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In WASH, numerous young people have followed training in hygiene and sanitation promotion as well as in entrepreneurship and business management and have received technical support under the DFID-funded Sustainable Sanitation and Hygiene for All project. Many of them are now responsible for running market centre WASH facilities and are using the incomes from these activities to pursue university degrees.

“Working for this facility has given me a chance to earn some income and pursue a BSc at Hawassa Farma Health Science College. I don’t have to ask my family for money, I’m supporting myself and have started planning for the future” Andualem Tadesse, market centre WASH facility operator, Southern Nations Nationalities and Peoples’ Region, Ethiopia.

In the energy sector, SNV Ethiopia is supporting youth in starting viable bio-digester businesses. Since its launch in 2009, the National Biogas Programme of Ethiopia (NBPE) funded by DGIS and implemented with Hivos, has trained around 2000 masons. More than 30 masons have started formal bio-digester construction enterprises (BCEs), each generating an average monthly income of ETB 4,500 (USD 205). SNV and NBPE have played a major role in providing rural youth with technical and business skills, promoting biogas technology and developing a biogas market.

“In order to stay in the bio-digester business, vision is very important. Most of my friends were not able to see this opportunity. From the entrepreneurship trainings I learnt the benefits of engaging in the various activities of the bio-digester value chain. I am now generating an average monthly income of ETB 5,000 (USD 250). I want my business to become a preferred enterprise. The next plan is to engage in suppling bio-digester appliances and accessories”, says Getachew Lemecca.

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With the new Biogas Dissemination Scale-Up Programme (NBPE+) funded by Europe Aid and the Ethiopian Government aiming to construct 36,000 bio-digesters, youth will have even more opportunities to get involved in the biogas market. To support these efforts, SNV is working with different micro-finance institutions to provide access to credit for BCEs and is linking these enterprises with dairy projects in order to expand their potential customer base.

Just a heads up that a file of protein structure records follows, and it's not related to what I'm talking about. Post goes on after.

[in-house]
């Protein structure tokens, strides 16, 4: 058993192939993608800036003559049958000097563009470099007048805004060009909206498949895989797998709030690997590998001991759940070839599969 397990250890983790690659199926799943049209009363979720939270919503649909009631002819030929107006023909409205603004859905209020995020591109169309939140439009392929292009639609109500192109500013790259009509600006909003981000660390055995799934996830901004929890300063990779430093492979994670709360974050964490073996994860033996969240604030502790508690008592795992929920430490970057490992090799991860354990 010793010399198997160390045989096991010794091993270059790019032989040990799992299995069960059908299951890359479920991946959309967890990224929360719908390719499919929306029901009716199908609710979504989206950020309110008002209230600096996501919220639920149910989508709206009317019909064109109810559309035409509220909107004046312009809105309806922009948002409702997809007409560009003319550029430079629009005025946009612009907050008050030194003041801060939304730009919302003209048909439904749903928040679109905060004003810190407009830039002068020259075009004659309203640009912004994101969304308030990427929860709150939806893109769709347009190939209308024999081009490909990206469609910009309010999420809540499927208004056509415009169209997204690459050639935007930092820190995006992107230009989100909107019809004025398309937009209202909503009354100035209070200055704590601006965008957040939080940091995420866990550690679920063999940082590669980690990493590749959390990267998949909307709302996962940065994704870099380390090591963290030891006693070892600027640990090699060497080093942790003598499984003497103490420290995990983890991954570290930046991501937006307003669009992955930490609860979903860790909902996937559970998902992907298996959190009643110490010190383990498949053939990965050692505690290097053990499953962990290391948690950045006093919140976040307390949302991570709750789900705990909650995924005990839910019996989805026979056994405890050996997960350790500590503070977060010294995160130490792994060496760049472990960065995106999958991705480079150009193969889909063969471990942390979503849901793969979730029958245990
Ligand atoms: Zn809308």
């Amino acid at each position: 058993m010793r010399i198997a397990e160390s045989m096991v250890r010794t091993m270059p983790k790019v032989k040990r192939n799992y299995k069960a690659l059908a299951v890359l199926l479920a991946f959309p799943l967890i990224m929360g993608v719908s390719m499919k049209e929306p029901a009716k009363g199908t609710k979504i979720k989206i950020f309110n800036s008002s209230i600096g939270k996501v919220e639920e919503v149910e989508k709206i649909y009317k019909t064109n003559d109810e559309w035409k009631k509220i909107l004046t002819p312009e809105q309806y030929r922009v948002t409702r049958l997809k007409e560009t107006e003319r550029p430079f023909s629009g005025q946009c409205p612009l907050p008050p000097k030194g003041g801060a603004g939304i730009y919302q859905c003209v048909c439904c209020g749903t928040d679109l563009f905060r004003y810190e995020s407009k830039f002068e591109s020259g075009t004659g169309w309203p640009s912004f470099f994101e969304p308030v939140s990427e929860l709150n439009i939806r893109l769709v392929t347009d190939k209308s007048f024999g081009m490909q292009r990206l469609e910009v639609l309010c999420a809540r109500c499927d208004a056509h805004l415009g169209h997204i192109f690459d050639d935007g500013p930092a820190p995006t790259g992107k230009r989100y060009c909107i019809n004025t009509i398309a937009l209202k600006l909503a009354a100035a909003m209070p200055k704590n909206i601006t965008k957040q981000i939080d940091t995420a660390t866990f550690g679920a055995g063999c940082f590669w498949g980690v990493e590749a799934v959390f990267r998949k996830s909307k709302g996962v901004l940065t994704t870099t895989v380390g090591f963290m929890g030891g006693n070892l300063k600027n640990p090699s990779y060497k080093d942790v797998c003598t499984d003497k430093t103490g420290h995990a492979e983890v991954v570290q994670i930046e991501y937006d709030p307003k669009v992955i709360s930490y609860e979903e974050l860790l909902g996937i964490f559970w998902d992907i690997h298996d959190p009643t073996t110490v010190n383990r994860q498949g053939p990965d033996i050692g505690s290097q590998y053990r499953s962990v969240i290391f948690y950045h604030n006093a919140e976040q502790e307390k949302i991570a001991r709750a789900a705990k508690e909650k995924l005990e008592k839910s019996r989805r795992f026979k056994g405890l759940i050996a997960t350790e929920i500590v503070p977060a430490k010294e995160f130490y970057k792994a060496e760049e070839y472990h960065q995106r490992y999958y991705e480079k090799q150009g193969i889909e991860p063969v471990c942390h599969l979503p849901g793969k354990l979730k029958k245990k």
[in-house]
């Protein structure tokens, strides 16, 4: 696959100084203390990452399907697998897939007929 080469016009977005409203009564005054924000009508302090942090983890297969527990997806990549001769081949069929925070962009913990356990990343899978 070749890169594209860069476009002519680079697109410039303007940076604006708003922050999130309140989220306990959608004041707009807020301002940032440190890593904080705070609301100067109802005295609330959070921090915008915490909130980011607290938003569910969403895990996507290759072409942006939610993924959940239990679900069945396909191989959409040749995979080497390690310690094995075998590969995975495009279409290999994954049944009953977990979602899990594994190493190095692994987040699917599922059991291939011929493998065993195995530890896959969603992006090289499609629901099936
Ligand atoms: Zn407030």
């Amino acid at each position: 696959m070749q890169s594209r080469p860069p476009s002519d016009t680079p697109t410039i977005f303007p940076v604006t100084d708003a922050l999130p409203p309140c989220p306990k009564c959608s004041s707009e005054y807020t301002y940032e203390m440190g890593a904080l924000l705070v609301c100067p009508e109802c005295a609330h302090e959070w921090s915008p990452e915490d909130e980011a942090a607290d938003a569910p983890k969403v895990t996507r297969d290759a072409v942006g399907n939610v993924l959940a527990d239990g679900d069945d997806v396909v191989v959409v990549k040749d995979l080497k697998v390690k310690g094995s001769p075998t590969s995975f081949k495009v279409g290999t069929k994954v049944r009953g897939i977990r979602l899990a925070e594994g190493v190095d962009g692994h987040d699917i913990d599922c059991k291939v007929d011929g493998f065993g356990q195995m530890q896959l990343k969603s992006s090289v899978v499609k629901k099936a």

In addition, the new Gender and Youth Empowerment in Horticulture Markets (GYEM) project funded by Comic Relief and the Livelihoods Improvement for Women and Youth (LI-WAY) project funded by Sida will further contribute to increasing youth employment in the country.

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By enhancing young people's and women’s capacities to integrate their horticulture businesses into commercial value chains, GYEM aims to impact the lives of 20,000 households and 500 young people by 2019.

Through the LI-WAY project, we are working in Addis Ababa to identify sectors with high potential for inclusion of women and young people as employees or entrepreneurs, understand employment barriers for women and youth, and subsequently implement tailored market-based approaches to strengthen these sectors and generate employment for 200,000 people, of whom 75% are youth.

Stay tuned for more developments in these projects.